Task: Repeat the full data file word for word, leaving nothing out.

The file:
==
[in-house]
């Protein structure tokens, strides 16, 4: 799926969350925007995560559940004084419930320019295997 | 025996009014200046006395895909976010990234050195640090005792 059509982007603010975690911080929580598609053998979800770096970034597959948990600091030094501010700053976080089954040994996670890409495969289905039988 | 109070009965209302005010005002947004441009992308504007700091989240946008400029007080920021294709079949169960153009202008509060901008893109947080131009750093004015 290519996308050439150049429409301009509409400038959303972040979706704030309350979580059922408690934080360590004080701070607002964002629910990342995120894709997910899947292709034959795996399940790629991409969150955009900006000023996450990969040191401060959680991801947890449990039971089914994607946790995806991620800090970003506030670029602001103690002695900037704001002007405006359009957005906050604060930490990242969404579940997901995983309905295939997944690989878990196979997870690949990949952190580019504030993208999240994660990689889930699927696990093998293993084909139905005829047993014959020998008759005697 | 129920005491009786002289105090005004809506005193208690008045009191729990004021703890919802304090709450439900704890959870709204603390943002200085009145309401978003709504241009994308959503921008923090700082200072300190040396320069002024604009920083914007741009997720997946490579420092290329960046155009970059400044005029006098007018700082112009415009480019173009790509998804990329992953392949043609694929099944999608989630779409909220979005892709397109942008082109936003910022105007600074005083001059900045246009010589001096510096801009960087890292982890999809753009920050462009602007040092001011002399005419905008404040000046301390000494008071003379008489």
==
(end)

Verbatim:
[in-house]
């Protein structure tokens, strides 16, 4: 799926969350925007995560559940004084419930320019295997 | 025996009014200046006395895909976010990234050195640090005792 059509982007603010975690911080929580598609053998979800770096970034597959948990600091030094501010700053976080089954040994996670890409495969289905039988 | 109070009965209302005010005002947004441009992308504007700091989240946008400029007080920021294709079949169960153009202008509060901008893109947080131009750093004015 290519996308050439150049429409301009509409400038959303972040979706704030309350979580059922408690934080360590004080701070607002964002629910990342995120894709997910899947292709034959795996399940790629991409969150955009900006000023996450990969040191401060959680991801947890449990039971089914994607946790995806991620800090970003506030670029602001103690002695900037704001002007405006359009957005906050604060930490990242969404579940997901995983309905295939997944690989878990196979997870690949990949952190580019504030993208999240994660990689889930699927696990093998293993084909139905005829047993014959020998008759005697 | 129920005491009786002289105090005004809506005193208690008045009191729990004021703890919802304090709450439900704890959870709204603390943002200085009145309401978003709504241009994308959503921008923090700082200072300190040396320069002024604009920083914007741009997720997946490579420092290329960046155009970059400044005029006098007018700082112009415009480019173009790509998804990329992953392949043609694929099944999608989630779409909220979005892709397109942008082109936003910022105007600074005083001059900045246009010589001096510096801009960087890292982890999809753009920050462009602007040092001011002399005419905008404040000046301390000494008071003379008489």